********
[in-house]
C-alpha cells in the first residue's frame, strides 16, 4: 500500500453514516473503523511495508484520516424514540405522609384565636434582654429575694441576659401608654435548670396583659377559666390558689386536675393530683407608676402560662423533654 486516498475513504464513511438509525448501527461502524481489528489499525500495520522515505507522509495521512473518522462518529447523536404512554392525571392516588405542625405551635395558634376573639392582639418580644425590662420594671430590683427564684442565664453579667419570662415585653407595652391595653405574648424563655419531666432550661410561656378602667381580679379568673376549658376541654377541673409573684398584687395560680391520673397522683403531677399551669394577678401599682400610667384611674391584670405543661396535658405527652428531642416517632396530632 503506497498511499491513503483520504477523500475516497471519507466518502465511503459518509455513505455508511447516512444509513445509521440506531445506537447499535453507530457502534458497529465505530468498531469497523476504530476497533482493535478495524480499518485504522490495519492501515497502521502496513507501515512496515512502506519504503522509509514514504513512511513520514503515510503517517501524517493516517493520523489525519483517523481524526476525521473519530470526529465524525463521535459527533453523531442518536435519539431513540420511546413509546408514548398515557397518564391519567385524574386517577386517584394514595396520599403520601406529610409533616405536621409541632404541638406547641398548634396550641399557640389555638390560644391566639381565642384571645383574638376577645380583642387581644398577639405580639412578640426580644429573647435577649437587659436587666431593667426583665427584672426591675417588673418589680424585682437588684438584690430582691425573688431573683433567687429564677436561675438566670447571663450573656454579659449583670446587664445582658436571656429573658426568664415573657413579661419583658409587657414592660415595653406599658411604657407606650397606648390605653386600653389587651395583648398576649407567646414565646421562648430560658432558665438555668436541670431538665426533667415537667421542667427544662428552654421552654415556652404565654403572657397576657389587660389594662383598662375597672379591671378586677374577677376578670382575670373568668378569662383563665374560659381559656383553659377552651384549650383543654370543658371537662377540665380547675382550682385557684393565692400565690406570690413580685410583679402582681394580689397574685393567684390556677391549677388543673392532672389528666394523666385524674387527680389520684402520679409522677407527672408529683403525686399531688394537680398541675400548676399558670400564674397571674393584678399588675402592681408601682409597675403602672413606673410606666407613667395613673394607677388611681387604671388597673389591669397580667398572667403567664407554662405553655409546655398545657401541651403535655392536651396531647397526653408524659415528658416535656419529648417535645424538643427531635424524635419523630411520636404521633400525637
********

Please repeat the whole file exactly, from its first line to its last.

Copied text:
[in-house]
C-alpha cells in the first residue's frame, strides 16, 4: 500500500453514516473503523511495508484520516424514540405522609384565636434582654429575694441576659401608654435548670396583659377559666390558689386536675393530683407608676402560662423533654 486516498475513504464513511438509525448501527461502524481489528489499525500495520522515505507522509495521512473518522462518529447523536404512554392525571392516588405542625405551635395558634376573639392582639418580644425590662420594671430590683427564684442565664453579667419570662415585653407595652391595653405574648424563655419531666432550661410561656378602667381580679379568673376549658376541654377541673409573684398584687395560680391520673397522683403531677399551669394577678401599682400610667384611674391584670405543661396535658405527652428531642416517632396530632 503506497498511499491513503483520504477523500475516497471519507466518502465511503459518509455513505455508511447516512444509513445509521440506531445506537447499535453507530457502534458497529465505530468498531469497523476504530476497533482493535478495524480499518485504522490495519492501515497502521502496513507501515512496515512502506519504503522509509514514504513512511513520514503515510503517517501524517493516517493520523489525519483517523481524526476525521473519530470526529465524525463521535459527533453523531442518536435519539431513540420511546413509546408514548398515557397518564391519567385524574386517577386517584394514595396520599403520601406529610409533616405536621409541632404541638406547641398548634396550641399557640389555638390560644391566639381565642384571645383574638376577645380583642387581644398577639405580639412578640426580644429573647435577649437587659436587666431593667426583665427584672426591675417588673418589680424585682437588684438584690430582691425573688431573683433567687429564677436561675438566670447571663450573656454579659449583670446587664445582658436571656429573658426568664415573657413579661419583658409587657414592660415595653406599658411604657407606650397606648390605653386600653389587651395583648398576649407567646414565646421562648430560658432558665438555668436541670431538665426533667415537667421542667427544662428552654421552654415556652404565654403572657397576657389587660389594662383598662375597672379591671378586677374577677376578670382575670373568668378569662383563665374560659381559656383553659377552651384549650383543654370543658371537662377540665380547675382550682385557684393565692400565690406570690413580685410583679402582681394580689397574685393567684390556677391549677388543673392532672389528666394523666385524674387527680389520684402520679409522677407527672408529683403525686399531688394537680398541675400548676399558670400564674397571674393584678399588675402592681408601682409597675403602672413606673410606666407613667395613673394607677388611681387604671388597673389591669397580667398572667403567664407554662405553655409546655398545657401541651403535655392536651396531647397526653408524659415528658416535656419529648417535645424538643427531635424524635419523630411520636404521633400525637